Ask a Question forum: fear from hanging baskets

Views: 383, Replies: 6 » Jump to the end
Name: david sevitt
jerusalem israel
Image
davidsevit
Sep 24, 2015 4:54 AM CST
i saw some beautiful hanging basckets but i dont believe i will be able to keep them watered as they need.i dont have a drip system because i prefare to be intouch with the plants and water by hose.
whats the question?
are there very hardy plants that can survuve very hot weather in baskets.besides geraniums?
Name: Hetty
Sunny Naples, Florida (Zone 10a)
Plumerias Photo Contest Winner: 2015 Charter ATP Member I was one of the first 300 contributors to the plant database! Garden Ideas: Master Level Plant Database Moderator
Forum moderator Region: Florida Cat Lover Garden Sages Cactus and Succulents Tropicals
Image
Dutchlady1
Sep 24, 2015 5:17 AM CST
Succulents? A great example:
Burro's Tail (Sedum morganianum)
Name: tarev
San Joaquin County, CA (Zone 9b)
Always count your blessings in life
Region: California Houseplants Plays in the sandbox Orchids Plant Lover: Loves 'em all! Composter
Cactus and Succulents Dragonflies Hummingbirder Amaryllis Container Gardener Xeriscape
Image
tarev
Sep 24, 2015 3:21 PM CST
You can try Kleinia petraea (formerly Senecio jacobsenii):
When I first got this in June 2013 it managed to bloom after a month, I guess it was transitioning from the cooler area I got it from and into our furnace temps: I was not sure how to grow this plant then, just observing how it goes:
Thumb of 2015-09-24/tarev/1626d3 Thumb of 2015-09-24/tarev/5336b9

I have repotted it in a different container in late 2014. Photos taken in April 2015 - it endured our cool mild winters nicely, and gets nice chilled purplish leaves:
Thumb of 2015-09-24/tarev/16c8f6

Photos this morning 24Sept2015: It has tolerated very well our extremely long dry hot days here this summer, since they get partially shaded by our city trees. Water once a week only, though if the forecast then was triple digits for several days, I really give them a good thorough watering the day before the heat wave comes about.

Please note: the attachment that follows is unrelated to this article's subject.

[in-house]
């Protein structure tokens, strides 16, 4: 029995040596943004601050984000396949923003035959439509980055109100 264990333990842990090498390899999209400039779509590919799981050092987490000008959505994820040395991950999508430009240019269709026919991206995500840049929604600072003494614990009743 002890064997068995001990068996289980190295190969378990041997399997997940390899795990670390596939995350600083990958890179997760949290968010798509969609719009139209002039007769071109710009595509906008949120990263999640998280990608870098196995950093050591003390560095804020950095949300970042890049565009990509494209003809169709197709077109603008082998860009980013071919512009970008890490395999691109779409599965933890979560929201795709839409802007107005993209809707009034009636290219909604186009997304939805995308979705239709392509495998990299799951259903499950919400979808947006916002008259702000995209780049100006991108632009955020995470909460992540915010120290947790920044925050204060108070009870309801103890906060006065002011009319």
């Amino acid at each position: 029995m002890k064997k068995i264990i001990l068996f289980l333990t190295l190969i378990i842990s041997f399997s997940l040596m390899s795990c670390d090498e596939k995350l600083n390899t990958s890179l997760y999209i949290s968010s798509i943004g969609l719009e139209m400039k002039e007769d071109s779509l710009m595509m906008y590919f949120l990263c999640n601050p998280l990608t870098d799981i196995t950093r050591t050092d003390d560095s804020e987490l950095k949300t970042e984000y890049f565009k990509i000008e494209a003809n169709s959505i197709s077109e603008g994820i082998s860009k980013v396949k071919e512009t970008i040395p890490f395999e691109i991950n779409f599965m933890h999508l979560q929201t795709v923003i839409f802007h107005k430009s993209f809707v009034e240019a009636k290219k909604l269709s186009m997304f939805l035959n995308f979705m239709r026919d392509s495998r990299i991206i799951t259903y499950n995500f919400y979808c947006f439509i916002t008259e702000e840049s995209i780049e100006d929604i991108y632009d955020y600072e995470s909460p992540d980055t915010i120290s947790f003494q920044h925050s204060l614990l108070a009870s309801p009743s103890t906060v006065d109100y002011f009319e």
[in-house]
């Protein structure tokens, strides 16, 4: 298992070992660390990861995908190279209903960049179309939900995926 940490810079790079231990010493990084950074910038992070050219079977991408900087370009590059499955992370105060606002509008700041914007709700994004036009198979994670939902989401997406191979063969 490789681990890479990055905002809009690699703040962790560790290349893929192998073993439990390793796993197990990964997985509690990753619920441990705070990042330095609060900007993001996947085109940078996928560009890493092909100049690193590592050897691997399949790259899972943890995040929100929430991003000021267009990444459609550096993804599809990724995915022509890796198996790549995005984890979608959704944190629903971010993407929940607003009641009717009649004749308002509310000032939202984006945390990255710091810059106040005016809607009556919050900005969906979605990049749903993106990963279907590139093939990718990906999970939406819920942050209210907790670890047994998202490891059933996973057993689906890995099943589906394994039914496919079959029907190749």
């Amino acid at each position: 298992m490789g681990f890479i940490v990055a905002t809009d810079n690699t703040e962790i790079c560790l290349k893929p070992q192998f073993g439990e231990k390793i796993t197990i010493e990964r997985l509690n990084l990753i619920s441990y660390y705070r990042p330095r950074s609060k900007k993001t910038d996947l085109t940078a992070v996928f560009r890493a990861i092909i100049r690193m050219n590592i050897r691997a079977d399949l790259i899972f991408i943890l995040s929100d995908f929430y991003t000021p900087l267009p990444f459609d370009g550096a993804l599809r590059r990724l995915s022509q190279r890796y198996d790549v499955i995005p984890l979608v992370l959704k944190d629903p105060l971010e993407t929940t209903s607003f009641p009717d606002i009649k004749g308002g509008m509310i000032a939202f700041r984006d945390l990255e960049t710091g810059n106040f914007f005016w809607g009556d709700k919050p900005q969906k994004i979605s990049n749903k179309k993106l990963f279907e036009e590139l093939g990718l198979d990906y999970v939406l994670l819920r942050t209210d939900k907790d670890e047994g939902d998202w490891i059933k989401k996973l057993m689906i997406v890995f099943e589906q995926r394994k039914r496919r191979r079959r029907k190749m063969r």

Thumb of 2015-09-24/tarev/01683d Thumb of 2015-09-24/tarev/090322

Our area is really hot and dry during summer, really dismal this year with our ongoing drought conditions. Humidity here can go into single digits. Succulents for the most part can endure the heat as long as they are kept in part shade, and they still need a good thorough watering at least once a week. They will also get fried if exposed to intense direct afternoon sun, so some part shade will help them a lot.

You can also try bougainvillea or mandevilla. They thrive here too, but come winter they both go deciduous and just comes back when warmer weather returns. Both are quite drought tolerant once established, but our dry conditions here is quite extreme and growing them in containers, it helps to water them at least every other day.

You can also try rat tail cacti. I usually get blooms in Spring:
Thumb of 2015-09-24/tarev/cdaae9 Thumb of 2015-09-24/tarev/98fb45 Thumb of 2015-09-24/tarev/bba7a1

After Spring, it is just all leaves..still pretty as it endures our hot days here:
Thumb of 2015-09-24/tarev/c58ec9

Name: Tiffany
Opp, AL (Zone 8b)
Houseplants Organic Gardener Composter Region: Gulf Coast Miniature Gardening Native Plants and Wildflowers
Bulbs Foliage Fan Tropicals Butterflies Garden Sages Cactus and Succulents
Image
purpleinopp
Sep 25, 2015 7:59 AM CST
There are also some trailing Crassulas and Sedums that could work well.
Crassula (Crassula 'Springtime')
Watch Chain Plant (Crassula muscosa)
Calico Kitten (Crassula pellucida subsp. marginalis 'Variegata')
Rosary Vine (Crassula rupestris)
Stringy Stonecrop (Sedum sarmentosum)

Creeping Callisias:
Callisia congesta
Callisia cordifolia
Basket Plant (Callisia fragrans)
Callisia gentlei var. elegans
Turtle Vine (Callisia repens)

Gibasis geniculata (Tahitian bridal veil.)